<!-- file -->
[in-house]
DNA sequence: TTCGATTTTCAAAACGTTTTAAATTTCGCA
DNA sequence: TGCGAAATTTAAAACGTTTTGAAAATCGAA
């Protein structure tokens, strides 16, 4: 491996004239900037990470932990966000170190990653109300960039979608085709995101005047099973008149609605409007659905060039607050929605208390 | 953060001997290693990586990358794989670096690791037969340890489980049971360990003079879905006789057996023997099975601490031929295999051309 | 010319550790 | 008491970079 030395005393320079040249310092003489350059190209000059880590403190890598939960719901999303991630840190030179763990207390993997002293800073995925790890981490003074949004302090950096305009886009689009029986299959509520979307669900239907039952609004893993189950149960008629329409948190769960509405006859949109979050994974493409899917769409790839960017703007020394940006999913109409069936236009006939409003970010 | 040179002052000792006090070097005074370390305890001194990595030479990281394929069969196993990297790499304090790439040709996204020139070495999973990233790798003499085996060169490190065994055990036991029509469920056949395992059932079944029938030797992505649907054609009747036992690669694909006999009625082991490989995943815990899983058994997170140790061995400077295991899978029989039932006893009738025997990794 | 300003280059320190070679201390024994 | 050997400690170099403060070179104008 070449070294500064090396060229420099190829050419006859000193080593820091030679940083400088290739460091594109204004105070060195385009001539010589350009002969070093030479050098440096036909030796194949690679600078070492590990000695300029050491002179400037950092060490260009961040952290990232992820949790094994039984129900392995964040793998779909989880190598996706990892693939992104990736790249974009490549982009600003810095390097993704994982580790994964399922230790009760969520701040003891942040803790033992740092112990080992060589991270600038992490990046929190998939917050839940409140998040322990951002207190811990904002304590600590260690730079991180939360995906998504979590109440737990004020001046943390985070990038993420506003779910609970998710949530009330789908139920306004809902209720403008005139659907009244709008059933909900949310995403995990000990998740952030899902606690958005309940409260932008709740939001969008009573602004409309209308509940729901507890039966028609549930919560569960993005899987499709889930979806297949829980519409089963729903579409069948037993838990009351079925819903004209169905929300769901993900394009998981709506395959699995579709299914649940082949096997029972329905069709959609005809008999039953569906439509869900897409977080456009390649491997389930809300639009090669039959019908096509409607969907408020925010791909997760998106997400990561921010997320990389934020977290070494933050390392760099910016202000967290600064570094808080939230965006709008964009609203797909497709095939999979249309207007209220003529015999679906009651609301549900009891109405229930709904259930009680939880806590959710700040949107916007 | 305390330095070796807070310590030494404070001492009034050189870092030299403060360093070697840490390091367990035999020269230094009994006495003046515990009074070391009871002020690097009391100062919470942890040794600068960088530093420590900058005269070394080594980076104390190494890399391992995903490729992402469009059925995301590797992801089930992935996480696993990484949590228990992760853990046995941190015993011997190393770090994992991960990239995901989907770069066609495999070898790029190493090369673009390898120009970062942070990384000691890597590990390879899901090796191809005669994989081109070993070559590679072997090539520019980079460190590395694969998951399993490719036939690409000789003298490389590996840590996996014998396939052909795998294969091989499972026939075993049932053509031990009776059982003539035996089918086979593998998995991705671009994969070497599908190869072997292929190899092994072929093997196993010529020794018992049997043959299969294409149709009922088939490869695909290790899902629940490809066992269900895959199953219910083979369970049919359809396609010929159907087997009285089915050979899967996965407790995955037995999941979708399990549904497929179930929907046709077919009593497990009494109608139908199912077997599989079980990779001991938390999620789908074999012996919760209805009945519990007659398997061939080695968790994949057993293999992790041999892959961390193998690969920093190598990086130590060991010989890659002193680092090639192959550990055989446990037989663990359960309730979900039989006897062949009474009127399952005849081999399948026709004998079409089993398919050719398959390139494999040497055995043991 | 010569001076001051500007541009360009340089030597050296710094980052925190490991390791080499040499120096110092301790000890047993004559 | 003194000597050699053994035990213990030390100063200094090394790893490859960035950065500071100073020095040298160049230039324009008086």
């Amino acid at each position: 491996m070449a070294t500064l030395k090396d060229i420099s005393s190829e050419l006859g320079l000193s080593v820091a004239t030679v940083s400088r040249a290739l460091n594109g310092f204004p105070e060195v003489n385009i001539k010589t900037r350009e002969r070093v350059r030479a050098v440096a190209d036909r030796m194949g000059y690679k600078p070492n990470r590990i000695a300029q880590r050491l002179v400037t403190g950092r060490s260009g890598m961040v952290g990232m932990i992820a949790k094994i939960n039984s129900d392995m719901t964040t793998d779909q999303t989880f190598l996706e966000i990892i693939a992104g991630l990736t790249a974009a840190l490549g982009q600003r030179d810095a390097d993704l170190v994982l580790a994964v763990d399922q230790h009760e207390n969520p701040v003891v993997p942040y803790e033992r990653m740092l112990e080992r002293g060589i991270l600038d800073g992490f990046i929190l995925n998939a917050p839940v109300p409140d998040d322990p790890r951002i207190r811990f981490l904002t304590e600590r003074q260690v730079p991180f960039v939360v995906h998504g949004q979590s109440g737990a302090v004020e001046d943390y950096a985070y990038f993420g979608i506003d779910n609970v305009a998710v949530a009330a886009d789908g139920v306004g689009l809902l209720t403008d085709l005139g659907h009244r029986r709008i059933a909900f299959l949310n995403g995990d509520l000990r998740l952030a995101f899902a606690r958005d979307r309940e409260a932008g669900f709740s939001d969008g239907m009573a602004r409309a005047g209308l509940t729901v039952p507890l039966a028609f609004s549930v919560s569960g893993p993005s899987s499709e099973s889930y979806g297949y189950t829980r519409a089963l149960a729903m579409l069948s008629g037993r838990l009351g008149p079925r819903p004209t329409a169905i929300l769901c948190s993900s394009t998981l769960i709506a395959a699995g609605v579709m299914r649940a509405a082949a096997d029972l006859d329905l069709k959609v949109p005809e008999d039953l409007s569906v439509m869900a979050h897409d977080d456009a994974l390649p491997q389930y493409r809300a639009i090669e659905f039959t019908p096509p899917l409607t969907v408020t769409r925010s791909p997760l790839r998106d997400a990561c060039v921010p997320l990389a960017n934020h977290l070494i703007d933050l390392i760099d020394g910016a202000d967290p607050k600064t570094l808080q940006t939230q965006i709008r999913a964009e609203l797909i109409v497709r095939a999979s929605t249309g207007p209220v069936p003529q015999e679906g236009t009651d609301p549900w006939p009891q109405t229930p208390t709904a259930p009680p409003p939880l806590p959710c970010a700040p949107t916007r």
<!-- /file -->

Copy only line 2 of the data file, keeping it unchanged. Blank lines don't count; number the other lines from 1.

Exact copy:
DNA sequence: TTCGATTTTCAAAACGTTTTAAATTTCGCA